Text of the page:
Crop Type: Garden Crop
Breeding system: Predominantly allogamous
The genus Phaseolus accounts over 70 different species of which only five show signs of domestication: P. vulgaris L., P. lunatus L., P. acutifolius A. Gray., P. coccineus and P. dumosus Mcfady (Delgado-Salinas et al. 2006). These five species have distinct geographical distribution and reproductive systems.
P. coccineus L. (2n = 2x = 22) is closely related to P. vulgaris and is the third most economically important species belonging to the gens Phaseolus (Spataro et al. 2011). P. coccineus is a perennial climbing crop, often grown annually, for the production of both green pods and dry seeds (Santalla et al. 2004).
It has central American origins, where still today wild forms coexist with cultivated forms. Similarly to other crops of American origin, P. coccineus has been introduced by Spaniards during the sixteenth century; the crop than spread from Spain to the rest of Europe (Papa et al. 2006) .
Due to lower temperature requirements than P. vulgaris, its cultivation can occur in relatively cooler environmental conditions.References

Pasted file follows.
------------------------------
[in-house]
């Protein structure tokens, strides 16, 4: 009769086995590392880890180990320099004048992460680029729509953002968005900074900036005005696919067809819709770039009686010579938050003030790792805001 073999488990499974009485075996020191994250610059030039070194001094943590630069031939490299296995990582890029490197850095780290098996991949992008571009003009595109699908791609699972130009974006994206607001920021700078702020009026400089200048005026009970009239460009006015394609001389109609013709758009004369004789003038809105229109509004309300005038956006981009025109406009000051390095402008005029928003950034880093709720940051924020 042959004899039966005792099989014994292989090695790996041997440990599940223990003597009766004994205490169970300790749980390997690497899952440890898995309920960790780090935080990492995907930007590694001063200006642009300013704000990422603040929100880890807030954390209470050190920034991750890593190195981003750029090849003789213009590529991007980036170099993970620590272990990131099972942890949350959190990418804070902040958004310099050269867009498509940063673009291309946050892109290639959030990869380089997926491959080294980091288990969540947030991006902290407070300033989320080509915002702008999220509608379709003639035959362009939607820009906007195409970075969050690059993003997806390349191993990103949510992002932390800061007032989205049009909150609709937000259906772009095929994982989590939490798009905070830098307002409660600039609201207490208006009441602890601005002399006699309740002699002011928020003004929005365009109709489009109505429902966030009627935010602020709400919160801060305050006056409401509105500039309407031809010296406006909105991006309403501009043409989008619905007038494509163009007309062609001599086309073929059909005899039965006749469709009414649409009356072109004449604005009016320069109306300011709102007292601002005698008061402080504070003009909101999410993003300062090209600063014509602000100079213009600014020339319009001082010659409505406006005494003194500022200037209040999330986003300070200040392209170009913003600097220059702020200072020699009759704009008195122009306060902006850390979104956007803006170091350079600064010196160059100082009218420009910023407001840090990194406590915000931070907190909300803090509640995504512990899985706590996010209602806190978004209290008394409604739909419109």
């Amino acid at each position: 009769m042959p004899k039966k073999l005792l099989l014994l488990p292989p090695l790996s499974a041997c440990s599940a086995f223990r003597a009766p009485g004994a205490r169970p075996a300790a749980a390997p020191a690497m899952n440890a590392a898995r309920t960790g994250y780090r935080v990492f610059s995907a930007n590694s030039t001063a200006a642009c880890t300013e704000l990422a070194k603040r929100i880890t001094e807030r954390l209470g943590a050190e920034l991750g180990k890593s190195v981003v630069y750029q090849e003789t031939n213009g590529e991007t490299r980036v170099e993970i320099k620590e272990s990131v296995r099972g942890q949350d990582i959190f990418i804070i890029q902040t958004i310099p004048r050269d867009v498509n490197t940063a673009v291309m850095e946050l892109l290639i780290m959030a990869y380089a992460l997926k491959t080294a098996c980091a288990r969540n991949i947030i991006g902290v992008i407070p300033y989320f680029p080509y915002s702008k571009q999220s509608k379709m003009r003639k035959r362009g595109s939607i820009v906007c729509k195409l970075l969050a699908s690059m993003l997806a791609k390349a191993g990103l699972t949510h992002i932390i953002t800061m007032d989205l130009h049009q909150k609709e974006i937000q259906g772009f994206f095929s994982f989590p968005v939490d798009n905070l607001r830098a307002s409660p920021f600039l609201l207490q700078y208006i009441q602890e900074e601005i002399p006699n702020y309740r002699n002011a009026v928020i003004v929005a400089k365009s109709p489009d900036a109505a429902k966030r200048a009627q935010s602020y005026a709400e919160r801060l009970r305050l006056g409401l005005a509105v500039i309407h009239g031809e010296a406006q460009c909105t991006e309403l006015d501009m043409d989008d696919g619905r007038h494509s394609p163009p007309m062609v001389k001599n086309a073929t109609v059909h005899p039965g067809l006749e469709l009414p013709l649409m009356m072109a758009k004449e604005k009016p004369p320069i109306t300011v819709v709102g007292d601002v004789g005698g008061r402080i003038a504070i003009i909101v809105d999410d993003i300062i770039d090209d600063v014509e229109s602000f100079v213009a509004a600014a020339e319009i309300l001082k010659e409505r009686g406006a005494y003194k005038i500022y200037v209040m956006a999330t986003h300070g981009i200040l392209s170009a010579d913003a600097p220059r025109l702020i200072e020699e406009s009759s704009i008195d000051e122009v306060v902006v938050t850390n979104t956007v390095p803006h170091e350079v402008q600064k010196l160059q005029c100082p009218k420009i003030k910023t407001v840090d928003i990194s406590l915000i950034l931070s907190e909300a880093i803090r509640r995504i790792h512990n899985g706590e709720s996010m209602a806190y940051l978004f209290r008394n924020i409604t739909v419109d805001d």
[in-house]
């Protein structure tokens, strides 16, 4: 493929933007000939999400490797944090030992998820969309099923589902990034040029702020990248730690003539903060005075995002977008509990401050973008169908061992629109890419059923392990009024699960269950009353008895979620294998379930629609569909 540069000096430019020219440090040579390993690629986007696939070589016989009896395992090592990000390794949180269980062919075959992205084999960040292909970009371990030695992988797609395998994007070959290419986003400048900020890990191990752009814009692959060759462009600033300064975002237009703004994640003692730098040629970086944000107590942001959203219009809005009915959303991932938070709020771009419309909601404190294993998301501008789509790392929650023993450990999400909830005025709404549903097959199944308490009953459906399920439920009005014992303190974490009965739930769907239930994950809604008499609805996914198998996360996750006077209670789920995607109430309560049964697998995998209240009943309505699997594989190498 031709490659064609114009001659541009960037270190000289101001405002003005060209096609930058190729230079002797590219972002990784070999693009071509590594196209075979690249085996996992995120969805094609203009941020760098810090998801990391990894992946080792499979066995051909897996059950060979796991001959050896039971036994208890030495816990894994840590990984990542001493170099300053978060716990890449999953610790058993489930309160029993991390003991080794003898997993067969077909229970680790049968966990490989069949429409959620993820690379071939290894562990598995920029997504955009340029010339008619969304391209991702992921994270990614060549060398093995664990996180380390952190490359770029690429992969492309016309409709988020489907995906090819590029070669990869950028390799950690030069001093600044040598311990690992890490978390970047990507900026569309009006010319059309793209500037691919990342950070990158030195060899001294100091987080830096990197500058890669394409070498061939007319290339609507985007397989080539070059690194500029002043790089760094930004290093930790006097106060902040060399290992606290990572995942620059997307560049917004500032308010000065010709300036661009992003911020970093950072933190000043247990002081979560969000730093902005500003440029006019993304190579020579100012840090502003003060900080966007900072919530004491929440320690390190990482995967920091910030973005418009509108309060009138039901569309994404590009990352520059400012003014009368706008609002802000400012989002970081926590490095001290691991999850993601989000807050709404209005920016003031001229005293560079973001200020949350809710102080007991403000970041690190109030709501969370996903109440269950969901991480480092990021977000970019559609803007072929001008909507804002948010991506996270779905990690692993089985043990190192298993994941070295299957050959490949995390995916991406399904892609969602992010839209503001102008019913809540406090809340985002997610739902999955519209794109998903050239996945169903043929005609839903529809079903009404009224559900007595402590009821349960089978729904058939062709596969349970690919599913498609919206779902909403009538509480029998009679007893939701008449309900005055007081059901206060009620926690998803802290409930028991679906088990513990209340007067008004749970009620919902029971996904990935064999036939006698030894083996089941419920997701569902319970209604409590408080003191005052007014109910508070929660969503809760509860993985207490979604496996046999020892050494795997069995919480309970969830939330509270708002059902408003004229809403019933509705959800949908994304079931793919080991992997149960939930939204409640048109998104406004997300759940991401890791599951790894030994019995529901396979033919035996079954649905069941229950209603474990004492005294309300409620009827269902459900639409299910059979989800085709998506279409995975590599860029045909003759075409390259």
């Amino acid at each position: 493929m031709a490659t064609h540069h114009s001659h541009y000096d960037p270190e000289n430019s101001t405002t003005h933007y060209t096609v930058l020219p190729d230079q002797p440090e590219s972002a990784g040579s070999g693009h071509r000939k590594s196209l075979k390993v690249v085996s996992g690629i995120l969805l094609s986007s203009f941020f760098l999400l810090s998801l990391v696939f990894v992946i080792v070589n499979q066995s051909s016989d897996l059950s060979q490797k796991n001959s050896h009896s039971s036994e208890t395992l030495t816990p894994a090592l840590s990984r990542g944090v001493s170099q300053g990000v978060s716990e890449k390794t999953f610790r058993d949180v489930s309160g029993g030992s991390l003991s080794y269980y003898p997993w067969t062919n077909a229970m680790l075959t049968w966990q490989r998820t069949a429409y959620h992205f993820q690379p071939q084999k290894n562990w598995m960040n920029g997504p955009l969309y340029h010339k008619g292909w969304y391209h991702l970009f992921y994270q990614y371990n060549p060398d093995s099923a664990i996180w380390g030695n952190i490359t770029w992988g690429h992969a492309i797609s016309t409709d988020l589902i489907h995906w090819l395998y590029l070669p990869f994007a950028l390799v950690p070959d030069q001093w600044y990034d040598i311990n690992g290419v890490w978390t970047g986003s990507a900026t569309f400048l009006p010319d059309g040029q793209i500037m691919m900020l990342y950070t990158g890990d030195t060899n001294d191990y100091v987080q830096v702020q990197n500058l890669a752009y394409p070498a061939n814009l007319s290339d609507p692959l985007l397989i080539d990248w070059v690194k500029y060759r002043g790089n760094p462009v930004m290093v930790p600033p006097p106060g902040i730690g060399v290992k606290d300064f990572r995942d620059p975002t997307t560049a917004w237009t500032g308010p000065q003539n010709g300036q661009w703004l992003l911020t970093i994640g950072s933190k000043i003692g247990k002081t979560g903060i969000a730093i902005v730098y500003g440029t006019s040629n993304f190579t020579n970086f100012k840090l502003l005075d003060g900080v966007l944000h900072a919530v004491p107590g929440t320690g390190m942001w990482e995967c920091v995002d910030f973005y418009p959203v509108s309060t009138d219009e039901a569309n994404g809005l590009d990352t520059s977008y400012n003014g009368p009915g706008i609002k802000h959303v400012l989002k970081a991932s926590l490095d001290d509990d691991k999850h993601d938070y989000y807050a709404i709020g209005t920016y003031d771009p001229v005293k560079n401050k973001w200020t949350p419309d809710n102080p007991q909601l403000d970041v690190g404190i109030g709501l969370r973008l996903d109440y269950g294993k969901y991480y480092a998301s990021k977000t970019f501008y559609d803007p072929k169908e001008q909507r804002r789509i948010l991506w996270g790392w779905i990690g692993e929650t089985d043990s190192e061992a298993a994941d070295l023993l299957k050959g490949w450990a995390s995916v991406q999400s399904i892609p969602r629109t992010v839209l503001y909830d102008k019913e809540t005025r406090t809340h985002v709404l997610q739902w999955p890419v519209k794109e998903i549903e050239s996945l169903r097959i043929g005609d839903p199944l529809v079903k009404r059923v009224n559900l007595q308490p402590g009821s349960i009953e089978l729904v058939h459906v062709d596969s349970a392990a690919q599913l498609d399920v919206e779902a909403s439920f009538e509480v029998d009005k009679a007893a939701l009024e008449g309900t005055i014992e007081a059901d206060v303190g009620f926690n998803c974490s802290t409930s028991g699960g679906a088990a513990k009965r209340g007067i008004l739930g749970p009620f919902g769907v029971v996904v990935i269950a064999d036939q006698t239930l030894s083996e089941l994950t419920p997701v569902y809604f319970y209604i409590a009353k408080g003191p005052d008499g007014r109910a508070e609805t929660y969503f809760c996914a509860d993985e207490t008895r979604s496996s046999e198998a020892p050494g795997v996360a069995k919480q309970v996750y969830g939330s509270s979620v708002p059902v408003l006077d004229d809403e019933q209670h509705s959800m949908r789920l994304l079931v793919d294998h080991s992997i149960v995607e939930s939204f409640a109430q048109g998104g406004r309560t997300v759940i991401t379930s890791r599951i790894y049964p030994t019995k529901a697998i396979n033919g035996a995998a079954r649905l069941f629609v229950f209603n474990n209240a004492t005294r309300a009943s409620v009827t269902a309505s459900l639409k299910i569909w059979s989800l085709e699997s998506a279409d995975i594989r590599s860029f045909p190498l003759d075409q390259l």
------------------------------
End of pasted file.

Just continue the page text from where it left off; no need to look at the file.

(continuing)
- Delgado-Salinas A, Bibler R, Lavin M (2006) Phylogeny of the Genus Phaseolus (Leguminosae): A Recent Diversification in an Ancient Landscape. Syst Bot 31:779–791. doi: 10.1600/036364406779695960
- Papa R, Nanni L, Sicard D, et al (2006) Evolution of genetic diversity in Phaseolus vulgaris L. Darwin’s Harvest New Approaches to Orig. Evol. Conserv. Crop. 121–143.
- Santalla M, Monteagudo AB, González AM, De Ron AM (2004) Agronomical and quality traits of runner bean germplasm and implications for breeding. Euphytica 135:205–215. doi: 10.1023/B:EUPH.0000014912.07993.e7
- Spataro G, Tiranti B, Arcaleni P, et al (2011) Genetic diversity and structure of a worldwide collection of phaseolus coccineus L. Theor Appl Genet 122:1281–1291. doi: 10.1007/s00122-011-1530-y